If you were to ask multiple Android Jellybean users what their favorite Android feature is, the smart bet is that most would say Google Now. As a non-Android user, I’ve had little hands-on experience with the feature, but it’s not from a lack of want. I’m a die hard iOS user, but I’m also a very emphatic user of Google’s services (Gmail, search, Google Docs, Chrome).
So imagine my surprise (hint, it was very) this past Tuesday morning when I learned Google Now had arrived on iOS by way of the Google Search app. Having lived with this much touted service for a handful of days now, getting to chance to experience what it really has to offer, it’s time to determine if Google Now has lived up to the hype. (more…)
We’re often admonished to be tourists in our own cities, and with money tight for a lot of people, a vacation in your own town isn’t such bad advice. It’s easier said than done, though, because we fall into ruts, visiting the same familiar restaurants, attractions and finding it hard to venture outside that bubble.
If I just had someone to tell me all the fun and cool things to do, I’d be fine. Well, Field Trip by Google does just that. It finds where you are and then tells you all the neat stuff nearby. But is Field Trip just another Google Maps search app or is there really something more here? (more…)
One of the primary functions of my iPhone (besides work related stuff, as it’s technically a work phone), are the general smartphone functions — check social media, take photos, check email. While the iPhone obviously has really fantastic apps, email apps has always been something that I feel leave more to be desired. The default mail app is a bit bland and at times unintuitive. Sparrow, which is beautiful, always seemed a bit slow to me, plus it really bothers me that the app doesn’t automatically get new messages.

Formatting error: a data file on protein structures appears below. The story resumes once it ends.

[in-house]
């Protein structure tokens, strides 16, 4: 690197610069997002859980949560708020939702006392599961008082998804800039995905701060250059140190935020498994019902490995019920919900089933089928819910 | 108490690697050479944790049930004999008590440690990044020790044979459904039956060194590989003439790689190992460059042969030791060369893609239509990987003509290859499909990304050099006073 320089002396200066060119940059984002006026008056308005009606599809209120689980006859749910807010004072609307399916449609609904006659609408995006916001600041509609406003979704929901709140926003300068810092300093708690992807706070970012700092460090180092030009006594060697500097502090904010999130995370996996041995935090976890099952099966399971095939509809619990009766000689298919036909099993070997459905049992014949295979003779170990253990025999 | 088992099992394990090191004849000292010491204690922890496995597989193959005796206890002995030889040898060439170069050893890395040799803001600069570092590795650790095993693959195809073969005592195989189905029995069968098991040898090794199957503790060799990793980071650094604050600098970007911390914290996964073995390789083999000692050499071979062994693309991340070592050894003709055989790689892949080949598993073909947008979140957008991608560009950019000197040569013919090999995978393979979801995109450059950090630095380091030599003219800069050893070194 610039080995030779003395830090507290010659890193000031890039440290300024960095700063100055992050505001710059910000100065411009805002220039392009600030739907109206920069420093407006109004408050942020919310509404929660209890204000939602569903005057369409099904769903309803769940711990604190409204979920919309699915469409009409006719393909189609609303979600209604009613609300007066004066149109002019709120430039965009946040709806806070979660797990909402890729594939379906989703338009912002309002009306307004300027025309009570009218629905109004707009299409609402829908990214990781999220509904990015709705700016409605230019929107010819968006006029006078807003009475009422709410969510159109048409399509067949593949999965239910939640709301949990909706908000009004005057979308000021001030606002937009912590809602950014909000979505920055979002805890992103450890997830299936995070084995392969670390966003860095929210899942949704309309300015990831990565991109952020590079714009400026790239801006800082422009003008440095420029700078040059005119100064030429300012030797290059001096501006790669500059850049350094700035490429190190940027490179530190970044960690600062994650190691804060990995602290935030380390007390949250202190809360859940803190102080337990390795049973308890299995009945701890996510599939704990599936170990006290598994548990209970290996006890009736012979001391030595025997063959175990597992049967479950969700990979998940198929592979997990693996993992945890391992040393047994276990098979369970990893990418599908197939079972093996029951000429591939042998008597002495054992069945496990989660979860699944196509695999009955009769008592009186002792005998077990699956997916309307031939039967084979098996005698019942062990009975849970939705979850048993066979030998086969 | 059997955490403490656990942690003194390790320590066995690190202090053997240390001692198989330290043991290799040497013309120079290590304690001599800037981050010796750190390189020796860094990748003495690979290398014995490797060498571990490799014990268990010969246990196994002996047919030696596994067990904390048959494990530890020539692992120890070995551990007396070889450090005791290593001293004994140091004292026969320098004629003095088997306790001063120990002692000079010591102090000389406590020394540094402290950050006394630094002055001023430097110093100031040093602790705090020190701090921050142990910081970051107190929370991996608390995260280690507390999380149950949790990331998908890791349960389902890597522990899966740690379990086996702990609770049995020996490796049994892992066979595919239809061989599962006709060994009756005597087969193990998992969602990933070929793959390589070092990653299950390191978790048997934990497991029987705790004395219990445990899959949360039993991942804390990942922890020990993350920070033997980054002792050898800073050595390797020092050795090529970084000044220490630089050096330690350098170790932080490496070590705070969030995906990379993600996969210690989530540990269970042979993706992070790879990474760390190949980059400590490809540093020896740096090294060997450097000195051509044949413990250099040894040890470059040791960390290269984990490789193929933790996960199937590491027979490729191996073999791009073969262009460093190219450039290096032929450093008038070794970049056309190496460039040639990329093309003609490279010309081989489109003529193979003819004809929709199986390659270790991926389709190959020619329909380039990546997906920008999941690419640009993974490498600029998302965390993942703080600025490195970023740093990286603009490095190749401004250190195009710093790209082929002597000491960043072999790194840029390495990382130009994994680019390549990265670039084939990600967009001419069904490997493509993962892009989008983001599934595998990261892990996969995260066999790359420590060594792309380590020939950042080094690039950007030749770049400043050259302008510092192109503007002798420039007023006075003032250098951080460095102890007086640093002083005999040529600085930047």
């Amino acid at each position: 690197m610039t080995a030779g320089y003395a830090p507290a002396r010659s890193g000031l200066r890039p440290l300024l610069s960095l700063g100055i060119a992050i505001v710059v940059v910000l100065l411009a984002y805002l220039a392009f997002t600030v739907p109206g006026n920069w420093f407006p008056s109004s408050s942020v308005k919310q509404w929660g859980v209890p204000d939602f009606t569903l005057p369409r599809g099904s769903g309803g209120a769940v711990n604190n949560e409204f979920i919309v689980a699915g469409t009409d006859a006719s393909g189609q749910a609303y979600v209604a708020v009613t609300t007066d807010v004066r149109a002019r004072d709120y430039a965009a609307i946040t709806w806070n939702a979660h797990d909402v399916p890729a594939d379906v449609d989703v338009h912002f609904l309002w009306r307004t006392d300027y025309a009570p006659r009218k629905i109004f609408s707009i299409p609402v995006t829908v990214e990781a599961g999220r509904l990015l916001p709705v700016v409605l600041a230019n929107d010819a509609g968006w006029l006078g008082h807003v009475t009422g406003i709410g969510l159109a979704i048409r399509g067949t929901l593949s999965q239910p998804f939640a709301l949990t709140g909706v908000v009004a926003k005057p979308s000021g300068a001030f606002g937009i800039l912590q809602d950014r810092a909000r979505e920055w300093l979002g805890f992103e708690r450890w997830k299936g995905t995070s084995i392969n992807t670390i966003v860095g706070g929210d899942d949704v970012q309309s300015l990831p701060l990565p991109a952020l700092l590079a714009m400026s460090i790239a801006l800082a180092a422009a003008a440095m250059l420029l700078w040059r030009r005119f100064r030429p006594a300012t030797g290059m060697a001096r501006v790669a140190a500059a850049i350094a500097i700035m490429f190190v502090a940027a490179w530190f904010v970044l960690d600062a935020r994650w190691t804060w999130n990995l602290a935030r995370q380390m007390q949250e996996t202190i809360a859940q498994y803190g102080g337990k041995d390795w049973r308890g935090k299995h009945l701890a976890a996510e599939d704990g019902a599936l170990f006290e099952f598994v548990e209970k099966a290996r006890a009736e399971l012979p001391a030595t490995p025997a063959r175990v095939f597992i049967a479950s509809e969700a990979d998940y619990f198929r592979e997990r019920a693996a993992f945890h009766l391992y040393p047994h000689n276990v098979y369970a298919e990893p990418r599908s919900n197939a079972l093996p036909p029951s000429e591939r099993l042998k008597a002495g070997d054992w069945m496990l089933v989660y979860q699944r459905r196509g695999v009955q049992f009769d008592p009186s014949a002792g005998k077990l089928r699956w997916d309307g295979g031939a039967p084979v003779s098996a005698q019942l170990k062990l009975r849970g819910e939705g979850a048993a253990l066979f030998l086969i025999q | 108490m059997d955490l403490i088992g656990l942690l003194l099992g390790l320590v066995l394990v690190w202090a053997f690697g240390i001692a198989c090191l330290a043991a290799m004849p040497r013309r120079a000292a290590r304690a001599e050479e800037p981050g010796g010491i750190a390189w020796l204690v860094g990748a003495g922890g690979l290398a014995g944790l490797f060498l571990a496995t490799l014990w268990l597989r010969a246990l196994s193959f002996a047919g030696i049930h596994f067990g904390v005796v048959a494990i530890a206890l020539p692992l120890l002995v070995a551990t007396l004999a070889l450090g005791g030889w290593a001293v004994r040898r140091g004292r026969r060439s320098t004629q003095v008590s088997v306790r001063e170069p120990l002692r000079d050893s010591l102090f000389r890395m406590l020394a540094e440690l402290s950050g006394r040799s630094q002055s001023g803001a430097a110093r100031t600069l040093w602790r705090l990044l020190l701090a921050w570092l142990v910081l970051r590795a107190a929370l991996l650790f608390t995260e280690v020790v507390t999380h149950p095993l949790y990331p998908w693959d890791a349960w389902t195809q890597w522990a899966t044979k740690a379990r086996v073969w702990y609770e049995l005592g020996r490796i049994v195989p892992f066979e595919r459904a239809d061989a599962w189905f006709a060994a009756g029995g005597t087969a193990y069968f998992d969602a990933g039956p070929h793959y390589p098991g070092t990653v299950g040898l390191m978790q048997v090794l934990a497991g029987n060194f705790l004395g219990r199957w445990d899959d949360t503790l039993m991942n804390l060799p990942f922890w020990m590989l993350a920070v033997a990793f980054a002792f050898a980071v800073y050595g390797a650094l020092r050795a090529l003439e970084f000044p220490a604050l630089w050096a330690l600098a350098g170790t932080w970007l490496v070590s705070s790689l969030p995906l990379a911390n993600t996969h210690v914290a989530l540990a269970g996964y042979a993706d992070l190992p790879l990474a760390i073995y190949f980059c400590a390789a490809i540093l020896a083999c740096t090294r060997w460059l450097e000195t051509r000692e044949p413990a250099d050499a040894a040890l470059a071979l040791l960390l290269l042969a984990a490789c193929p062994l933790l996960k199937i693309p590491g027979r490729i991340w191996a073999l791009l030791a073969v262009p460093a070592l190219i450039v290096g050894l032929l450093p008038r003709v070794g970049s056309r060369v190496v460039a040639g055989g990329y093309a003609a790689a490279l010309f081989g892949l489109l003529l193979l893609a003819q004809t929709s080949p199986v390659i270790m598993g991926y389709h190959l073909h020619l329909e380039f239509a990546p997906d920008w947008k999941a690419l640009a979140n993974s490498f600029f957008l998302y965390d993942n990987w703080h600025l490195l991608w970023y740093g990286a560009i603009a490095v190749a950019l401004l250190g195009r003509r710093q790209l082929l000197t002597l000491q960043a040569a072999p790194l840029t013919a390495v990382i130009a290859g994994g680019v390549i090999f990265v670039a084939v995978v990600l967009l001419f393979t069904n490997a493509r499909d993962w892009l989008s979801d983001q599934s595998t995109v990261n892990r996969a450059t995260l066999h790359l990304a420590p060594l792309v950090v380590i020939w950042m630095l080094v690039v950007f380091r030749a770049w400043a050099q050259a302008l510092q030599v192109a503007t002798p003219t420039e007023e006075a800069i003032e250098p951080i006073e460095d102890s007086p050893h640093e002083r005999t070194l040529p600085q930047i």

Apple’s mapping system didn’t exactly work out as the company had hoped. After years of rumors and high hopes for the alternative to Google’s solution, Maps in iOS 6 was far from a success. It had so many bugs that all users could do was complain about the app rather than use it. In the end, they transitioned to alternatives like Waze and Maps+, or even Google’s own Web app, which was recently improved for iOS users. None of these really solved the problems for those who enjoyed the old ways. Now there is a fix.
Google worked hard on its own Maps app for iOS, bringing all the old features in a new and modern user interface. It’s won over a lot of users so far and since Google is more reliable when it comes to this sort of thing, there’s no reason not to use the free app. Or is there? (more…)
Just over a month ago, the Apple community learned that iOS 6, set to release tomorrow, would not include an integrated YouTube app. Google’s video streaming service has been available on the platform since its inception in 2007, but Apple’s agreement with the search engine was going to expire so it was up to Google to make its own app for the many iPhone users out there.
On September 11th, Google released a free native YouTube app for the iPhone; the iPad version was said to arrive “in the coming months.” Regardless of tablet support, Google’s official app boasts usability, a better video selection, beauty and simplicity. The search engine giant has the potential to make a great app for the iPhone, but does it live up to this promise? (more…)